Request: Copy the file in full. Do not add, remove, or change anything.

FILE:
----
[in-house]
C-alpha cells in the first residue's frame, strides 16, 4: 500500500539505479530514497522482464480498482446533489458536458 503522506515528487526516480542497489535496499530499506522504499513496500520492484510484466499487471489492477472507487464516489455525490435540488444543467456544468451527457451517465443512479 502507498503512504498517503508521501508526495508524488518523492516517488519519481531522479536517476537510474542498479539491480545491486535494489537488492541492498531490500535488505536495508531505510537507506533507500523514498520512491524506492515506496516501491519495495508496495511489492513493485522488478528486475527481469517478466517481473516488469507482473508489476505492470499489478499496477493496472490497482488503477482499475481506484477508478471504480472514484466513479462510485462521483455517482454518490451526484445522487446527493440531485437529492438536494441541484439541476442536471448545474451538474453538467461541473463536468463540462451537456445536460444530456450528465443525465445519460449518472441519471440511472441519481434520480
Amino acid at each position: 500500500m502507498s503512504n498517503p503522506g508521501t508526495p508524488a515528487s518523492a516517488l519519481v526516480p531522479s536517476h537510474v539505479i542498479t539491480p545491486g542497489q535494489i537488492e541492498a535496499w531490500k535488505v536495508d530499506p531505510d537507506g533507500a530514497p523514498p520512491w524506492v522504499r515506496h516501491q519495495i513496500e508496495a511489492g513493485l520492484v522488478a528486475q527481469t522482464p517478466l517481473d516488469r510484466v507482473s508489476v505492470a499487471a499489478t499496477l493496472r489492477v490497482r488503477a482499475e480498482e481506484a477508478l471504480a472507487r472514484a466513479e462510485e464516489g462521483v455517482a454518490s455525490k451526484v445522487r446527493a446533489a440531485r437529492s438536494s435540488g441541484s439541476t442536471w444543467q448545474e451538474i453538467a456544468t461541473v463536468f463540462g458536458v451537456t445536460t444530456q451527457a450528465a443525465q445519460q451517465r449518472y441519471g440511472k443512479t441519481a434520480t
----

[in-house]
C-alpha cells in the first residue's frame, strides 16, 4: 500500500539505479530514497522482464480498482446533489458536458 503522506515528487526516480542497489535496499530499506522504499513496500520492484510484466499487471489492477472507487464516489455525490435540488444543467456544468451527457451517465443512479 502507498503512504498517503508521501508526495508524488518523492516517488519519481531522479536517476537510474542498479539491480545491486535494489537488492541492498531490500535488505536495508531505510537507506533507500523514498520512491524506492515506496516501491519495495508496495511489492513493485522488478528486475527481469517478466517481473516488469507482473508489476505492470499489478499496477493496472490497482488503477482499475481506484477508478471504480472514484466513479462510485462521483455517482454518490451526484445522487446527493440531485437529492438536494441541484439541476442536471448545474451538474453538467461541473463536468463540462451537456445536460444530456450528465443525465445519460449518472441519471440511472441519481434520480
Amino acid at each position: 500500500m502507498s503512504n498517503p503522506g508521501t508526495p508524488a515528487s518523492a516517488l519519481v526516480p531522479s536517476h537510474v539505479i542498479t539491480p545491486g542497489q535494489i537488492e541492498a535496499w531490500k535488505v536495508d530499506p531505510d537507506g533507500a530514497p523514498p520512491w524506492v522504499r515506496h516501491q519495495i513496500e508496495a511489492g513493485l520492484v522488478a528486475q527481469t522482464p517478466l517481473d516488469r510484466v507482473s508489476v505492470a499487471a499489478t499496477l493496472r489492477v490497482r488503477a482499475e480498482e481506484a477508478l471504480a472507487r472514484a466513479e462510485e464516489g462521483v455517482a454518490s455525490k451526484v445522487r446527493a446533489a440531485r437529492s438536494s435540488g441541484s439541476t442536471w444543467q448545474e451538474i453538467a456544468t461541473v463536468f463540462g458536458v451537456t445536460t444530456q451527457a450528465a443525465q445519460q451517465r449518472y441519471g440511472k443512479t441519481a434520480t